The design of Joe Friday is based on his design in "Dragged Net!", a parody of Dragnet that was done in Mad Magazine in the 1950s. Mona becoming a radical after seeing Joe Namath's sideburns is a parody of how many 1960s films have a sudden transformational moment and play music such as "Turn! Turn! Turn!" and there was much discussion among the writers as to what that moment should be. The song originally intended to be taped over Mr. Burns' cassette of "Ride of the Valkyries" was "Wake Me Up Before You Go-Go", but it was too expensive to clear, so ABBA’s "Waterloo" was selected instead.
"Mother Simpson" draws upon a number of references to 1960s popular culture. Three songs from the 1960s appear in this episode: "Sunshine of Your Love" by Cream, "Blowin' in the Wind" by Bob Dylan, and the Jimi Hendrix cover of "All Along the Watchtower". Mona Simpson is seen reading Steal This Book by Abbie Hoffman. Mona mentions that she worked a number of jobs while on the run, including "marketing Jerry Rubin’s line of diet shakes, proofreading Bobby Seale's cookbook, and running credit checks at Tom Hayden’s Porsche dealership." Rubin, Seale and Hayden were three liberal radicals from the 1960s. Rubin did indeed have a line of diet shakes, and Bobby Seale did write some cookbooks. However, Tom Hayden never owned a Porsche dealership.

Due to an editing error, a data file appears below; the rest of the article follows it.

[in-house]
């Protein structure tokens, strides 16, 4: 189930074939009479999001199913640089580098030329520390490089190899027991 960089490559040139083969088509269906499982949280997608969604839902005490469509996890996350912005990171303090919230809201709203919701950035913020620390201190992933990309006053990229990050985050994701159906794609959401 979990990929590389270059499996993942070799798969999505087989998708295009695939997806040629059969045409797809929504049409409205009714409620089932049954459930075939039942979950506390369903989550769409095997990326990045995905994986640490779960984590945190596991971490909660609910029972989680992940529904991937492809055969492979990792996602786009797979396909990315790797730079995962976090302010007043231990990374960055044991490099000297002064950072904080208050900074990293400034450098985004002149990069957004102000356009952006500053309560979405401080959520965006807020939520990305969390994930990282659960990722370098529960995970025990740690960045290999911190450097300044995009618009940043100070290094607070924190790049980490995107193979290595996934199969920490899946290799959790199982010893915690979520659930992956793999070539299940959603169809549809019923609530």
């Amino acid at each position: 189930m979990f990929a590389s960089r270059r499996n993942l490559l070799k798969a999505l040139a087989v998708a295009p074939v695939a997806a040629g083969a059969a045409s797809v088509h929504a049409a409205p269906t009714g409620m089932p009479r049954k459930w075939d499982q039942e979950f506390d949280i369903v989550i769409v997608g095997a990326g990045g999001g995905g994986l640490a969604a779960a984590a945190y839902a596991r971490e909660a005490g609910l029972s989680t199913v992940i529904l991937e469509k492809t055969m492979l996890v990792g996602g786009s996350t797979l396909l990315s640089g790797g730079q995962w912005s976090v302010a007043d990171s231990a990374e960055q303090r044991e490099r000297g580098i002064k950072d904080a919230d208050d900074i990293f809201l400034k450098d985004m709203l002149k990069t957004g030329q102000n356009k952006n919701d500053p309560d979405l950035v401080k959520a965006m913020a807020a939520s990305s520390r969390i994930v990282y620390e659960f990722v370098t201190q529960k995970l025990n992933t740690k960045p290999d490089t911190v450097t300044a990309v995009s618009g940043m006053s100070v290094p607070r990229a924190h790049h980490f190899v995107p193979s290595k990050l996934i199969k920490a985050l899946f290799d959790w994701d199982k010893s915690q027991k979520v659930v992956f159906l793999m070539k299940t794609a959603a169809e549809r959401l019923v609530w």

The radicals use a Spiro Agnew alarm clock, which is based on a real item. When Mr. Burns drives a tank towards the Simpson house, he is wearing oversized headgear. This is a reference to a public relations stunt by Michael Dukakis in 1988. When Mr. Burns plays a tape of "Ride of the Valkyries", it has been recorded over by Smithers with "Waterloo" by ABBA, a reference to Smithers' implied homosexuality and to the helicopter beach attack scene in Apocalypse Now, in which "Ride of the Valkyries" is famously played. Maggie is shown dancing in her diaper and covered in slogans in a parody of the filler scenes of Laugh-In in which Goldie Hawn and other female cast members like Ruth Buzzi and Jo Anne Worley danced in a bikini with slogans and drawings painted on their bodies. The two FBI agents are Joe Friday and Bill Gannon from Dragnet. Bill Gannon is voiced by Harry Morgan, the man who played Gannon in the original series.
In its original broadcast, "Mother Simpson" finished 45th in ratings for the week of November 13 – 19, 1995, with a Nielsen rating of 10.0, equivalent to approximately 9.6 million viewing households. It was the fourth highest-rated show on the Fox network that week, following Beverly Hills, 90210, The X-Files, and Melrose Place.